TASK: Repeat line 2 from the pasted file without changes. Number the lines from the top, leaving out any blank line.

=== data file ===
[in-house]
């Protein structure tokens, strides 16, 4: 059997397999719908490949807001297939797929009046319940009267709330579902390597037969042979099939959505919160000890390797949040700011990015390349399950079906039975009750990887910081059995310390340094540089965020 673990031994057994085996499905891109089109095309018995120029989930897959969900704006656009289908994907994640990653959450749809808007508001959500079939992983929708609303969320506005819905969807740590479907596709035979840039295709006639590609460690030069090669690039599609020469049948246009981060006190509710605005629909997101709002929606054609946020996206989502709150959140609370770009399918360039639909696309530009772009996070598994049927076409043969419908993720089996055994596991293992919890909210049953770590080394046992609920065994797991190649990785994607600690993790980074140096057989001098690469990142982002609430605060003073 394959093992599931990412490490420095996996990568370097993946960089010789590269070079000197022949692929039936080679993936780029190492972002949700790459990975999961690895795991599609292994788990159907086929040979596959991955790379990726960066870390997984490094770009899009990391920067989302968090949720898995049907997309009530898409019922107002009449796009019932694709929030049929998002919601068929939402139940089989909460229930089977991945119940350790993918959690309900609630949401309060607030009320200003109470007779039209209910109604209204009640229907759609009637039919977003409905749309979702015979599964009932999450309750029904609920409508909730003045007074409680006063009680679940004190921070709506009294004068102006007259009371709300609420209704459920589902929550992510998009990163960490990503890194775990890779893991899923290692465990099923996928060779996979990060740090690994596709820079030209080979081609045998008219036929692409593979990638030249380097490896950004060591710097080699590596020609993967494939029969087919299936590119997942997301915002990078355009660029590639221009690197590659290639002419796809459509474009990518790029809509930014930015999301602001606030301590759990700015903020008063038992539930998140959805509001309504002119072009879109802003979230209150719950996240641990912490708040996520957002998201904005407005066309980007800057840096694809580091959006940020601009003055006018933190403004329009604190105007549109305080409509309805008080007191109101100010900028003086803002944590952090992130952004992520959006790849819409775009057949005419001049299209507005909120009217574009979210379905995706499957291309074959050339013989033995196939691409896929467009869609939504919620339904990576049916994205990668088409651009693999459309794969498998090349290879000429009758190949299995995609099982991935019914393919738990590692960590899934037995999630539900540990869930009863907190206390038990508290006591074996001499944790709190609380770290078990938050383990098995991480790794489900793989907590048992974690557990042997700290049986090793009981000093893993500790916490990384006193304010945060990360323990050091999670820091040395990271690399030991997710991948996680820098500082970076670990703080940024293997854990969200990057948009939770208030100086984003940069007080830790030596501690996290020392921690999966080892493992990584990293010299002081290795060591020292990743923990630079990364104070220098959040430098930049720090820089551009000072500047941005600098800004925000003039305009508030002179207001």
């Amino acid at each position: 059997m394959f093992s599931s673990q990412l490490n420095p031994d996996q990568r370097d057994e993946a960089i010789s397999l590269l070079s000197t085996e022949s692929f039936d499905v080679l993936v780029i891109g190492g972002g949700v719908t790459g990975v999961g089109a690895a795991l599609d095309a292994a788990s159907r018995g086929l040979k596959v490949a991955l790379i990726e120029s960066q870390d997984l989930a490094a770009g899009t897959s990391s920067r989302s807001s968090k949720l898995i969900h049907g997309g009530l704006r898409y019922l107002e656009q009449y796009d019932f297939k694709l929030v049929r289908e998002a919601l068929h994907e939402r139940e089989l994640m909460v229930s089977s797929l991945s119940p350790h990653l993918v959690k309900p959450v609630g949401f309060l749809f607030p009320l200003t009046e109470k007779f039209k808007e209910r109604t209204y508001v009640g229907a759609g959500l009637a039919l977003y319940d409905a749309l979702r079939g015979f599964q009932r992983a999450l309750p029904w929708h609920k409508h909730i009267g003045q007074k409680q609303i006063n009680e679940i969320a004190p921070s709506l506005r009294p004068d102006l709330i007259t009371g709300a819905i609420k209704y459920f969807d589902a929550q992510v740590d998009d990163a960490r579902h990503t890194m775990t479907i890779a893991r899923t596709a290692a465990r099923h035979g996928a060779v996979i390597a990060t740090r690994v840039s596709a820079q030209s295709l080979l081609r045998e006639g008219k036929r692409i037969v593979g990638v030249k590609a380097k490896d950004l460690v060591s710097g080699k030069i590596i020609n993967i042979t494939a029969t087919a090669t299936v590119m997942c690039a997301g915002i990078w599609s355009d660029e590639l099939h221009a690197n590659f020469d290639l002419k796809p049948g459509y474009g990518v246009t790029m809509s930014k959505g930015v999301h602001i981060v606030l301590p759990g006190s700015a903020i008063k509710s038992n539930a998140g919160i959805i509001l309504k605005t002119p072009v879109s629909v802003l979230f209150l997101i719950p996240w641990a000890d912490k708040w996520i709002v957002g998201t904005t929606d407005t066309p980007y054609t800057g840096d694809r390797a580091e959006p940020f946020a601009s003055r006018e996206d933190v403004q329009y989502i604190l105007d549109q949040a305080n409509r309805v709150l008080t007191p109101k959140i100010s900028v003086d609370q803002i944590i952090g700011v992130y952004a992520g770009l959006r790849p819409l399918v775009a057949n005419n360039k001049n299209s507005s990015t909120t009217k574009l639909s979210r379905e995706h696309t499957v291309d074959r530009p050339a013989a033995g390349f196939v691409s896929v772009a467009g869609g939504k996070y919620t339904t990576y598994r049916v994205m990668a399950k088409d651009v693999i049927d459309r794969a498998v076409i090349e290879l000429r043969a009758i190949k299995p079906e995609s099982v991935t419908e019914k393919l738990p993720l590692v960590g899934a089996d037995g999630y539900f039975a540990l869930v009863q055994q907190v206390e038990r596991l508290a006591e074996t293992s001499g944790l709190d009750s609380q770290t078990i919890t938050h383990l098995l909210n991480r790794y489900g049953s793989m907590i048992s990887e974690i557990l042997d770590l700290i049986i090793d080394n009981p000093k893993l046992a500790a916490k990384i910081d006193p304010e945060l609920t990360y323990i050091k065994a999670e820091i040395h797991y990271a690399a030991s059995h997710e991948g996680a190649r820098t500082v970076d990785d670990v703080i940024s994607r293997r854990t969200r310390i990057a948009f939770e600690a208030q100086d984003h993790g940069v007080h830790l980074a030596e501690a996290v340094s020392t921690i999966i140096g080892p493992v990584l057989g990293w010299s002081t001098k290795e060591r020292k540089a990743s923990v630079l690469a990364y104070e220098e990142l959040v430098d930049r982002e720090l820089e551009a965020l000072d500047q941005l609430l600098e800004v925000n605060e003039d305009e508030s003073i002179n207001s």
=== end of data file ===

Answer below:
């Protein structure tokens, strides 16, 4: 059997397999719908490949807001297939797929009046319940009267709330579902390597037969042979099939959505919160000890390797949040700011990015390349399950079906039975009750990887910081059995310390340094540089965020 673990031994057994085996499905891109089109095309018995120029989930897959969900704006656009289908994907994640990653959450749809808007508001959500079939992983929708609303969320506005819905969807740590479907596709035979840039295709006639590609460690030069090669690039599609020469049948246009981060006190509710605005629909997101709002929606054609946020996206989502709150959140609370770009399918360039639909696309530009772009996070598994049927076409043969419908993720089996055994596991293992919890909210049953770590080394046992609920065994797991190649990785994607600690993790980074140096057989001098690469990142982002609430605060003073 394959093992599931990412490490420095996996990568370097993946960089010789590269070079000197022949692929039936080679993936780029190492972002949700790459990975999961690895795991599609292994788990159907086929040979596959991955790379990726960066870390997984490094770009899009990391920067989302968090949720898995049907997309009530898409019922107002009449796009019932694709929030049929998002919601068929939402139940089989909460229930089977991945119940350790993918959690309900609630949401309060607030009320200003109470007779039209209910109604209204009640229907759609009637039919977003409905749309979702015979599964009932999450309750029904609920409508909730003045007074409680006063009680679940004190921070709506009294004068102006007259009371709300609420209704459920589902929550992510998009990163960490990503890194775990890779893991899923290692465990099923996928060779996979990060740090690994596709820079030209080979081609045998008219036929692409593979990638030249380097490896950004060591710097080699590596020609993967494939029969087919299936590119997942997301915002990078355009660029590639221009690197590659290639002419796809459509474009990518790029809509930014930015999301602001606030301590759990700015903020008063038992539930998140959805509001309504002119072009879109802003979230209150719950996240641990912490708040996520957002998201904005407005066309980007800057840096694809580091959006940020601009003055006018933190403004329009604190105007549109305080409509309805008080007191109101100010900028003086803002944590952090992130952004992520959006790849819409775009057949005419001049299209507005909120009217574009979210379905995706499957291309074959050339013989033995196939691409896929467009869609939504919620339904990576049916994205990668088409651009693999459309794969498998090349290879000429009758190949299995995609099982991935019914393919738990590692960590899934037995999630539900540990869930009863907190206390038990508290006591074996001499944790709190609380770290078990938050383990098995991480790794489900793989907590048992974690557990042997700290049986090793009981000093893993500790916490990384006193304010945060990360323990050091999670820091040395990271690399030991997710991948996680820098500082970076670990703080940024293997854990969200990057948009939770208030100086984003940069007080830790030596501690996290020392921690999966080892493992990584990293010299002081290795060591020292990743923990630079990364104070220098959040430098930049720090820089551009000072500047941005600098800004925000003039305009508030002179207001």